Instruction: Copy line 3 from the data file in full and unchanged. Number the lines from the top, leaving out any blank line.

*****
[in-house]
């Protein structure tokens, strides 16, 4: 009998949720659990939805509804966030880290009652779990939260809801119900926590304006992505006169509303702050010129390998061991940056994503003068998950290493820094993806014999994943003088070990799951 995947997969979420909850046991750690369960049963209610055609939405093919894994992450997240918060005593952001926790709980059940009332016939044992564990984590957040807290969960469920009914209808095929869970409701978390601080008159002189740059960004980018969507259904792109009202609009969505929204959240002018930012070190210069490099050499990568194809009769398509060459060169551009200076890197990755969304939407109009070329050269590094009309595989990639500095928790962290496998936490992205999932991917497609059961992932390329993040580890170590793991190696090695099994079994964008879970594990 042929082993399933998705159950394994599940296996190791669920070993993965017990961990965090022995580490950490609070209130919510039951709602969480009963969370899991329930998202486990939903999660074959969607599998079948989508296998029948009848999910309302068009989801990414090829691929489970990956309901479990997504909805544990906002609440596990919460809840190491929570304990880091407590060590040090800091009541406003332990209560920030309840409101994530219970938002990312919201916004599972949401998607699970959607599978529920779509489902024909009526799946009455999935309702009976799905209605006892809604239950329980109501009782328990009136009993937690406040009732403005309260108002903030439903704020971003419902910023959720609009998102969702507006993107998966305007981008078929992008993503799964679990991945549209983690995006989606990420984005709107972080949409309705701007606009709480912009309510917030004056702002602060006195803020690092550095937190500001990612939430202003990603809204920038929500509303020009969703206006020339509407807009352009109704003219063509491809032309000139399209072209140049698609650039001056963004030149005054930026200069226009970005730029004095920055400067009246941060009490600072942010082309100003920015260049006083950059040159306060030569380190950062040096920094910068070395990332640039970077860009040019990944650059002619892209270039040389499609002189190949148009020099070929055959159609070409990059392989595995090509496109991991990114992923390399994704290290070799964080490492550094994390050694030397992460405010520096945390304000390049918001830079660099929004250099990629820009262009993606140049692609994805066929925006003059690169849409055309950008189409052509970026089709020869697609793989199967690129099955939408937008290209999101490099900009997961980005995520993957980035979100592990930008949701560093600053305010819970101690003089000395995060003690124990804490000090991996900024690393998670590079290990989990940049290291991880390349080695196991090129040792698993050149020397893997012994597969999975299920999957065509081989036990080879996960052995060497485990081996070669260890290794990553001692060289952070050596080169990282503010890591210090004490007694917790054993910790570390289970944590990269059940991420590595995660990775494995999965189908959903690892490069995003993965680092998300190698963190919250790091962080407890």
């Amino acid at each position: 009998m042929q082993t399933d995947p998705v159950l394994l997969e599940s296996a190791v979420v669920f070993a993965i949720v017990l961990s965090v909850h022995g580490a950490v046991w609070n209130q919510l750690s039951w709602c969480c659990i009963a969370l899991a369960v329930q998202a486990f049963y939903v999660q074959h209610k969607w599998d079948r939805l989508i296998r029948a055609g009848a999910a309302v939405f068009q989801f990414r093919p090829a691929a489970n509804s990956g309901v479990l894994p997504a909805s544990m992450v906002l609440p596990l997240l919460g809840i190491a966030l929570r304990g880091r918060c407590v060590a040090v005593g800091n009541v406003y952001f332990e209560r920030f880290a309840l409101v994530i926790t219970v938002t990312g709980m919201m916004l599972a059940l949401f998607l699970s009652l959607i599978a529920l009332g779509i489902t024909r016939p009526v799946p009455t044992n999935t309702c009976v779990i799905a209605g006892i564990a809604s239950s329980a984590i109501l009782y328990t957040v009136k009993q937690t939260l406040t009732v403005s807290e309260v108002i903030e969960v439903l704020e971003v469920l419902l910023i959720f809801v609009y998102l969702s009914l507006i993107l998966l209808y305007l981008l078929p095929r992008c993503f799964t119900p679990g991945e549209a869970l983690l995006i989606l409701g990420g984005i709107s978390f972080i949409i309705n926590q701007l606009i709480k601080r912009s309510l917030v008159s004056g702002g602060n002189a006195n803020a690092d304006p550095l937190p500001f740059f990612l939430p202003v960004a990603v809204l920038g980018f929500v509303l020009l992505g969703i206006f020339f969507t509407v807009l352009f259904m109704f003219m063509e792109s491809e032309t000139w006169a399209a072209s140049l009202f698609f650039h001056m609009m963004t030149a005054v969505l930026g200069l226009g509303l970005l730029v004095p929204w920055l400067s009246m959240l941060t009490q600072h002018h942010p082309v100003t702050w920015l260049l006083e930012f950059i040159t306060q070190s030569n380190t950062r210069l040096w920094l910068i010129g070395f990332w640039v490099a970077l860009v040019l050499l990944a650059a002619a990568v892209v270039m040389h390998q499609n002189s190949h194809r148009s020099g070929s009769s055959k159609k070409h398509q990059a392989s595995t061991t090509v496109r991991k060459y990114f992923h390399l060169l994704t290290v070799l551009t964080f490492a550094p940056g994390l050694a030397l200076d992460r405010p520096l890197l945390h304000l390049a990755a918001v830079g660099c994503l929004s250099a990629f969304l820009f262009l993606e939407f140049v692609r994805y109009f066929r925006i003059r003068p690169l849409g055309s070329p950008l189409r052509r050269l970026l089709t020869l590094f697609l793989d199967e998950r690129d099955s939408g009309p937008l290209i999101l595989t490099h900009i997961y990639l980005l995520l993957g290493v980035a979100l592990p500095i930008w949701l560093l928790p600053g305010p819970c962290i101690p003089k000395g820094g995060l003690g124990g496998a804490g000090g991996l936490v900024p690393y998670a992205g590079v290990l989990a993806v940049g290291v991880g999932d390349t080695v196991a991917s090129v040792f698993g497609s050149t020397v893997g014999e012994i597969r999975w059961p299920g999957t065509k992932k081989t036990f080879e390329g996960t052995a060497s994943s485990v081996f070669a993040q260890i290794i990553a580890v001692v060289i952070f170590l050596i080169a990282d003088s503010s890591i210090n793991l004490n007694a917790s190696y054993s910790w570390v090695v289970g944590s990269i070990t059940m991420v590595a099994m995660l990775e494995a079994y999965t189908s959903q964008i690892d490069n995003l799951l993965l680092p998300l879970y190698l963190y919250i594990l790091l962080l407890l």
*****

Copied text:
């Amino acid at each position: 009998m042929q082993t399933d995947p998705v159950l394994l997969e599940s296996a190791v979420v669920f070993a993965i949720v017990l961990s965090v909850h022995g580490a950490v046991w609070n209130q919510l750690s039951w709602c969480c659990i009963a969370l899991a369960v329930q998202a486990f049963y939903v999660q074959h209610k969607w599998d079948r939805l989508i296998r029948a055609g009848a999910a309302v939405f068009q989801f990414r093919p090829a691929a489970n509804s990956g309901v479990l894994p997504a909805s544990m992450v906002l609440p596990l997240l919460g809840i190491a966030l929570r304990g880091r918060c407590v060590a040090v005593g800091n009541v406003y952001f332990e209560r920030f880290a309840l409101v994530i926790t219970v938002t990312g709980m919201m916004l599972a059940l949401f998607l699970s009652l959607i599978a529920l009332g779509i489902t024909r016939p009526v799946p009455t044992n999935t309702c009976v779990i799905a209605g006892i564990a809604s239950s329980a984590i109501l009782y328990t957040v009136k009993q937690t939260l406040t009732v403005s807290e309260v108002i903030e969960v439903l704020e971003v469920l419902l910023i959720f809801v609009y998102l969702s009914l507006i993107l998966l209808y305007l981008l078929p095929r992008c993503f799964t119900p679990g991945e549209a869970l983690l995006i989606l409701g990420g984005i709107s978390f972080i949409i309705n926590q701007l606009i709480k601080r912009s309510l917030v008159s004056g702002g602060n002189a006195n803020a690092d304006p550095l937190p500001f740059f990612l939430p202003v960004a990603v809204l920038g980018f929500v509303l020009l992505g969703i206006f020339f969507t509407v807009l352009f259904m109704f003219m063509e792109s491809e032309t000139w006169a399209a072209s140049l009202f698609f650039h001056m609009m963004t030149a005054v969505l930026g200069l226009g509303l970005l730029v004095p929204w920055l400067s009246m959240l941060t009490q600072h002018h942010p082309v100003t702050w920015l260049l006083e930012f950059i040159t306060q070190s030569n380190t950062r210069l040096w920094l910068i010129g070395f990332w640039v490099a970077l860009v040019l050499l990944a650059a002619a990568v892209v270039m040389h390998q499609n002189s190949h194809r148009s020099g070929s009769s055959k159609k070409h398509q990059a392989s595995t061991t090509v496109r991991k060459y990114f992923h390399l060169l994704t290290v070799l551009t964080f490492a550094p940056g994390l050694a030397l200076d992460r405010p520096l890197l945390h304000l390049a990755a918001v830079g660099c994503l929004s250099a990629f969304l820009f262009l993606e939407f140049v692609r994805y109009f066929r925006i003059r003068p690169l849409g055309s070329p950008l189409r052509r050269l970026l089709t020869l590094f697609l793989d199967e998950r690129d099955s939408g009309p937008l290209i999101l595989t490099h900009i997961y990639l980005l995520l993957g290493v980035a979100l592990p500095i930008w949701l560093l928790p600053g305010p819970c962290i101690p003089k000395g820094g995060l003690g124990g496998a804490g000090g991996l936490v900024p690393y998670a992205g590079v290990l989990a993806v940049g290291v991880g999932d390349t080695v196991a991917s090129v040792f698993g497609s050149t020397v893997g014999e012994i597969r999975w059961p299920g999957t065509k992932k081989t036990f080879e390329g996960t052995a060497s994943s485990v081996f070669a993040q260890i290794i990553a580890v001692v060289i952070f170590l050596i080169a990282d003088s503010s890591i210090n793991l004490n007694a917790s190696y054993s910790w570390v090695v289970g944590s990269i070990t059940m991420v590595a099994m995660l990775e494995a079994y999965t189908s959903q964008i690892d490069n995003l799951l993965l680092p998300l879970y190698l963190y919250i594990l790091l962080l407890l």